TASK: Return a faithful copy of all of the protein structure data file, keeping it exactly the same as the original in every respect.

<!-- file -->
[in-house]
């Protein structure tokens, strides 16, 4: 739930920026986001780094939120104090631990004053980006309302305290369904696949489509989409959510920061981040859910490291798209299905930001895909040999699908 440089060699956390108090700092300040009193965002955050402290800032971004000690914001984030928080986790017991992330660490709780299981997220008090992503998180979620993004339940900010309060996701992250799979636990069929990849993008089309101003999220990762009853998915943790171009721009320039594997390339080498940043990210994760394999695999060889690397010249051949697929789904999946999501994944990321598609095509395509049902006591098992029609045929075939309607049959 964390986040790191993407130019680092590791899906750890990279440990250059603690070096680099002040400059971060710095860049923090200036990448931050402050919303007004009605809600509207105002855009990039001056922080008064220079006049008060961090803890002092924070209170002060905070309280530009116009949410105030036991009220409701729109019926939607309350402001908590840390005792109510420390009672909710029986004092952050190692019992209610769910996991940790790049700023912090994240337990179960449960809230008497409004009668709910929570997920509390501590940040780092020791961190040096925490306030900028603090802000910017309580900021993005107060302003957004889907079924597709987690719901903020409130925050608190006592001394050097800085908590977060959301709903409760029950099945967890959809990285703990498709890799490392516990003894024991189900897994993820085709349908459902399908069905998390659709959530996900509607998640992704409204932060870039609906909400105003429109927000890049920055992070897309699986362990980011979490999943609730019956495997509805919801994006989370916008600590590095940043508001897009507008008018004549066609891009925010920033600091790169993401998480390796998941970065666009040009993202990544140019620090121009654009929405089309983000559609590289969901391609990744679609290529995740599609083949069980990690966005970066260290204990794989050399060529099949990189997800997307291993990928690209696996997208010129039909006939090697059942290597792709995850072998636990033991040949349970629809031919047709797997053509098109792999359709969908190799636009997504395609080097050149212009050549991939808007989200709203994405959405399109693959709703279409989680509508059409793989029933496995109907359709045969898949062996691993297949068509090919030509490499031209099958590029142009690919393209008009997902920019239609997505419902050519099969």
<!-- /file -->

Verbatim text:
[in-house]
């Protein structure tokens, strides 16, 4: 739930920026986001780094939120104090631990004053980006309302305290369904696949489509989409959510920061981040859910490291798209299905930001895909040999699908 440089060699956390108090700092300040009193965002955050402290800032971004000690914001984030928080986790017991992330660490709780299981997220008090992503998180979620993004339940900010309060996701992250799979636990069929990849993008089309101003999220990762009853998915943790171009721009320039594997390339080498940043990210994760394999695999060889690397010249051949697929789904999946999501994944990321598609095509395509049902006591098992029609045929075939309607049959 964390986040790191993407130019680092590791899906750890990279440990250059603690070096680099002040400059971060710095860049923090200036990448931050402050919303007004009605809600509207105002855009990039001056922080008064220079006049008060961090803890002092924070209170002060905070309280530009116009949410105030036991009220409701729109019926939607309350402001908590840390005792109510420390009672909710029986004092952050190692019992209610769910996991940790790049700023912090994240337990179960449960809230008497409004009668709910929570997920509390501590940040780092020791961190040096925490306030900028603090802000910017309580900021993005107060302003957004889907079924597709987690719901903020409130925050608190006592001394050097800085908590977060959301709903409760029950099945967890959809990285703990498709890799490392516990003894024991189900897994993820085709349908459902399908069905998390659709959530996900509607998640992704409204932060870039609906909400105003429109927000890049920055992070897309699986362990980011979490999943609730019956495997509805919801994006989370916008600590590095940043508001897009507008008018004549066609891009925010920033600091790169993401998480390796998941970065666009040009993202990544140019620090121009654009929405089309983000559609590289969901391609990744679609290529995740599609083949069980990690966005970066260290204990794989050399060529099949990189997800997307291993990928690209696996997208010129039909006939090697059942290597792709995850072998636990033991040949349970629809031919047709797997053509098109792999359709969908190799636009997504395609080097050149212009050549991939808007989200709203994405959405399109693959709703279409989680509508059409793989029933496995109907359709045969898949062996691993297949068509090919030509490499031209099958590029142009690919393209008009997902920019239609997505419902050519099969």